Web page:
So, about the alleged piracy. After Gráinne's first husband's death, a slew of complaints to the English Council in Dublin began flying in, saying that her ships were behaving like pirates. In actuality, Galway imposed taxes on ships that traded there. Gráinne decided to impose a similar tax on ships traveling in waters off of her lands. Piracy? Or sound business decision? You be the judge. Mháille's would board ships and ask for currency, or a portion of cargo, for safe passage through their waters, and the rest of the way to Galway. Resistance was met with violence and, occasionally, murder. (OK, that sounds a little like pirates) Upon receiving their toll, Mháille ships would vanish into one of the many bays in the area. On top of her ships, Gráinne owned land through both her father, and her mother, along with horses and cattle that numbered at least 1,000. This meant that Gráinne was also very wealthy. Gráinne was also somewhat of an Irish freedom fighter, using every bit of her power to limit the sovereignty of the Kingdom of Ireland in her lands in the West. This includes, but is not limited to, defending Hen's Castle by pouring boiling oil on the English when they attempted to take it from her.

That being said, Gráinne couldn't withstand the encroachment of the English on her lands forever. In 1593, two of her sons, and her half brother were taken captive by the English governor of Connacht, Sir Richard Bingham. Gráinne decided the best course of action would be to sail to London to have an audience with Queen Elizabeth I in order to petition their release, so that's what she did. Gráinne showed up at court, dressed in finery, and refused to kneel to Elizabeth, because Gráinne did not recognize her as Queen as Ireland. SICK BURN. Gráinne carried a dagger on her, (for her own safety) and was nonplussed and unperturbed upon it's removal. The most famous tale from this visit occurs when Gráinne sneezed, and was offered a lace-edged handkerchief by one of Elizabeth's women. After using said handkerchief, Gráinne threw it into the fireplace, to the horror of the English Court. Gráinne calmly explained that in Ireland, a used handkerchief was deemed unsanitary, and should be disposed of. Gráinne then demanded the release of her relatives. It should be noted that the conversation between Elizabeth and Gráinne was done in Latin, as Gráinne spoke no English, and Elizabeth spoke no Irish. After much conversation, Elizabeth promised that Bingham would get fired, and Gráinne's relatives would be released, and a castle and cattle that Bingham had stolen from her would be returned, as long as Gráinne stopped supporting Ireland's nobles and rebellions. Gráinne agreed, Bingham was sacked, and that's all she wrote.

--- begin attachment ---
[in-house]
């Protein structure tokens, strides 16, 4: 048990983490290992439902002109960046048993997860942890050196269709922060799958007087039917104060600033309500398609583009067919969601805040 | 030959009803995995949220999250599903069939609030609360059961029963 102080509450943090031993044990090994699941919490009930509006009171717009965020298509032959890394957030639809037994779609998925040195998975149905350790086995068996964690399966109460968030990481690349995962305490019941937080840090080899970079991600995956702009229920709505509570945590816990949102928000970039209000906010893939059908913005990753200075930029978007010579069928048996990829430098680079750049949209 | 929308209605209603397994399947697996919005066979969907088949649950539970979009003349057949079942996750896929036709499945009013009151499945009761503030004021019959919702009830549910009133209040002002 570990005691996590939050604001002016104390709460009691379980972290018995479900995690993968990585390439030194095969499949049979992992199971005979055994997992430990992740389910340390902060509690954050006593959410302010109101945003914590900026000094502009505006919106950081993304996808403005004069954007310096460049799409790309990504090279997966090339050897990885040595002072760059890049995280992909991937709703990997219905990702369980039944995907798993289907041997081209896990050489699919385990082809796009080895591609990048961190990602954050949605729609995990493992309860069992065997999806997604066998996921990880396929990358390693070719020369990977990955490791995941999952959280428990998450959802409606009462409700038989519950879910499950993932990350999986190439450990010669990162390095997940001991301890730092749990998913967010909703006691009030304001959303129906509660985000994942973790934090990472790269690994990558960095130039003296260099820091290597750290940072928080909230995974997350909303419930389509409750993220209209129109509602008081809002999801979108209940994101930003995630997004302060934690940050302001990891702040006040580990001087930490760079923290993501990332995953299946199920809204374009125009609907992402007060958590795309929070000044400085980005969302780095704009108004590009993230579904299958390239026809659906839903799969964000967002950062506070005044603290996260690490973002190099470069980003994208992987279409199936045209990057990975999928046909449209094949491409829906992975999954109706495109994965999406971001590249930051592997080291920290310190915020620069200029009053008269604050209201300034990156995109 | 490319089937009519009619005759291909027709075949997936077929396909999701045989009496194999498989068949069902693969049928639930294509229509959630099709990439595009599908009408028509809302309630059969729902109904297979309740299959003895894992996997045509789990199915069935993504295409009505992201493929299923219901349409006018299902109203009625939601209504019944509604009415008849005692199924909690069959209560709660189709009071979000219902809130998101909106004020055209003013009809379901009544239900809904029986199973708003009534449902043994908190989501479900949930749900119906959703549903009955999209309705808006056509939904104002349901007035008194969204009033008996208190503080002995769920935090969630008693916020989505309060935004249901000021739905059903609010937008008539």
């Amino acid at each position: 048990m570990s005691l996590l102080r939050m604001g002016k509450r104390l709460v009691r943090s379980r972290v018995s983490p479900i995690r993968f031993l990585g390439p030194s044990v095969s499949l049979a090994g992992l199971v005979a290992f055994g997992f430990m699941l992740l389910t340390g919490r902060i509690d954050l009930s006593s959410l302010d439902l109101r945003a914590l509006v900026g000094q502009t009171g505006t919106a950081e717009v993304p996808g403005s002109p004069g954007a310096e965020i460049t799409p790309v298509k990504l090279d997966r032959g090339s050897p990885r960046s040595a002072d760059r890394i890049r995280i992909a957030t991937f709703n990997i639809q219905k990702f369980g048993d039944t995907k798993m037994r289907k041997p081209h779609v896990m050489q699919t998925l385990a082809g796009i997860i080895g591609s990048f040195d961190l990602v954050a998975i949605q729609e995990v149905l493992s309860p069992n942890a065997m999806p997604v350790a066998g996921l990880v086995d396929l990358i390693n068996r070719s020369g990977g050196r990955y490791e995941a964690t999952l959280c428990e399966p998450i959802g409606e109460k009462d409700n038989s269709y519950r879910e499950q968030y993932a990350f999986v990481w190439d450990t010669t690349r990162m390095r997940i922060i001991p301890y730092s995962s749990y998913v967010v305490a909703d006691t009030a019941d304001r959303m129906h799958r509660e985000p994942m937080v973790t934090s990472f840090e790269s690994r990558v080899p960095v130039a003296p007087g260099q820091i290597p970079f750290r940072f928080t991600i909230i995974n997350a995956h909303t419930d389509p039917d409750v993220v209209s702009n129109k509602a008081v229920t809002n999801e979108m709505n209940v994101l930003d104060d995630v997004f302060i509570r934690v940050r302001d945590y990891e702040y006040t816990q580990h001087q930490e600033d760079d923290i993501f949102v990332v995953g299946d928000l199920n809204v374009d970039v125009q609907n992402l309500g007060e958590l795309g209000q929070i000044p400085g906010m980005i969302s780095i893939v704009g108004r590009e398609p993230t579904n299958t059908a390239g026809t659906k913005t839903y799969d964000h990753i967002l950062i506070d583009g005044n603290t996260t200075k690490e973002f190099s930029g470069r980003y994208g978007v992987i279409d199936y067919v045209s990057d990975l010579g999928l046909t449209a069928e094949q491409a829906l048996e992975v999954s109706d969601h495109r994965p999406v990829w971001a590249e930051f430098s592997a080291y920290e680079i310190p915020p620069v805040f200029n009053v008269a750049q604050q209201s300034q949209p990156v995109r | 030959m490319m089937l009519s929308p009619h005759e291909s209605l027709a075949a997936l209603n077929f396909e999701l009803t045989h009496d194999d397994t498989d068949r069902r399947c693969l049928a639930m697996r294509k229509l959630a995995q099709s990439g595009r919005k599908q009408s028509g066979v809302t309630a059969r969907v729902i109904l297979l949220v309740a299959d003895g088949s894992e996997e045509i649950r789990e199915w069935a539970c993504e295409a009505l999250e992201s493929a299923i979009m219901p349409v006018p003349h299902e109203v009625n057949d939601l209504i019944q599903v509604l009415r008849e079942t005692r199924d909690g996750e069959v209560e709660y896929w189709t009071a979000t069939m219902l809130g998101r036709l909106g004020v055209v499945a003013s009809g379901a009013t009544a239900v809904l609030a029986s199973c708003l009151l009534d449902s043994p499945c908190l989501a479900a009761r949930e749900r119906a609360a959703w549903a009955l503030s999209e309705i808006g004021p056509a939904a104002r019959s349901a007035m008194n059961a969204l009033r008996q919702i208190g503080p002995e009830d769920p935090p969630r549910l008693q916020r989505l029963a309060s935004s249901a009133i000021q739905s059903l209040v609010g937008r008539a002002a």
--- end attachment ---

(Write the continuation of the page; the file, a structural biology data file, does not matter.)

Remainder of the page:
Except that it wasn't. Some demands that Gráinne made remained unmet, namely the return of the castle and the cattle. In addition, Bingham was sent back to Ireland shortly after being removed from office. Because of this, Gráinne essentially said, "Girl, bye!" to the agreement, and was an ardent supporter of Irish Rebels during the Nine Years War. She supposedly died in 1603, the same year as Elizabeth, at Rockfleet castle, although the location and year of her death are disputed.

In death, Gráinne continues to inspire songwriters, playwrights, and feminists to this day. So when you're by the sea, smelling the salt on the air, and enjoying the breeze, spare a thought for Gráinne. For if you don't, she just might sail up and claim it.